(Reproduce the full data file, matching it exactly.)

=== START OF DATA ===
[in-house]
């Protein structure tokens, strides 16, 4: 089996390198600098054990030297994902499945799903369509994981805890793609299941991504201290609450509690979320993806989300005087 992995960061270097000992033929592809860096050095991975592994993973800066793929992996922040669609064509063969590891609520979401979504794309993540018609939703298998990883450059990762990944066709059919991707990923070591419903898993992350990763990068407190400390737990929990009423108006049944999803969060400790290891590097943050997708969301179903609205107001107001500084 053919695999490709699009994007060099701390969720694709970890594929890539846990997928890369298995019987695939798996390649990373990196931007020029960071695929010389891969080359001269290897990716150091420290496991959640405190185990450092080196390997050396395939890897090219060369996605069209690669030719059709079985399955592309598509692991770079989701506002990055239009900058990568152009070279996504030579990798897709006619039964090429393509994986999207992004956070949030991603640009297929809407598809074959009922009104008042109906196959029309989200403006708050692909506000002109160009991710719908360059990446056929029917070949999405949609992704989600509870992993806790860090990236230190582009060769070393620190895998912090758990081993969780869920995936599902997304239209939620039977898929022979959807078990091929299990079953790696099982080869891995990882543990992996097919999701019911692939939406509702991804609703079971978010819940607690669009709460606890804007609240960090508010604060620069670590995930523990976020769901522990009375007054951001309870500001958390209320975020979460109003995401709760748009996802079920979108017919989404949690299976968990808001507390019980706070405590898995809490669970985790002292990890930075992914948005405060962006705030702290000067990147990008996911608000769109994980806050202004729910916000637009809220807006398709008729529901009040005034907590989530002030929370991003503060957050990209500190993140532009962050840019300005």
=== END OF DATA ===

[in-house]
């Protein structure tokens, strides 16, 4: 089996390198600098054990030297994902499945799903369509994981805890793609299941991504201290609450509690979320993806989300005087 992995960061270097000992033929592809860096050095991975592994993973800066793929992996922040669609064509063969590891609520979401979504794309993540018609939703298998990883450059990762990944066709059919991707990923070591419903898993992350990763990068407190400390737990929990009423108006049944999803969060400790290891590097943050997708969301179903609205107001107001500084 053919695999490709699009994007060099701390969720694709970890594929890539846990997928890369298995019987695939798996390649990373990196931007020029960071695929010389891969080359001269290897990716150091420290496991959640405190185990450092080196390997050396395939890897090219060369996605069209690669030719059709079985399955592309598509692991770079989701506002990055239009900058990568152009070279996504030579990798897709006619039964090429393509994986999207992004956070949030991603640009297929809407598809074959009922009104008042109906196959029309989200403006708050692909506000002109160009991710719908360059990446056929029917070949999405949609992704989600509870992993806790860090990236230190582009060769070393620190895998912090758990081993969780869920995936599902997304239209939620039977898929022979959807078990091929299990079953790696099982080869891995990882543990992996097919999701019911692939939406509702991804609703079971978010819940607690669009709460606890804007609240960090508010604060620069670590995930523990976020769901522990009375007054951001309870500001958390209320975020979460109003995401709760748009996802079920979108017919989404949690299976968990808001507390019980706070405590898995809490669970985790002292990890930075992914948005405060962006705030702290000067990147990008996911608000769109994980806050202004729910916000637009809220807006398709008729529901009040005034907590989530002030929370991003503060957050990209500190993140532009962050840019300005």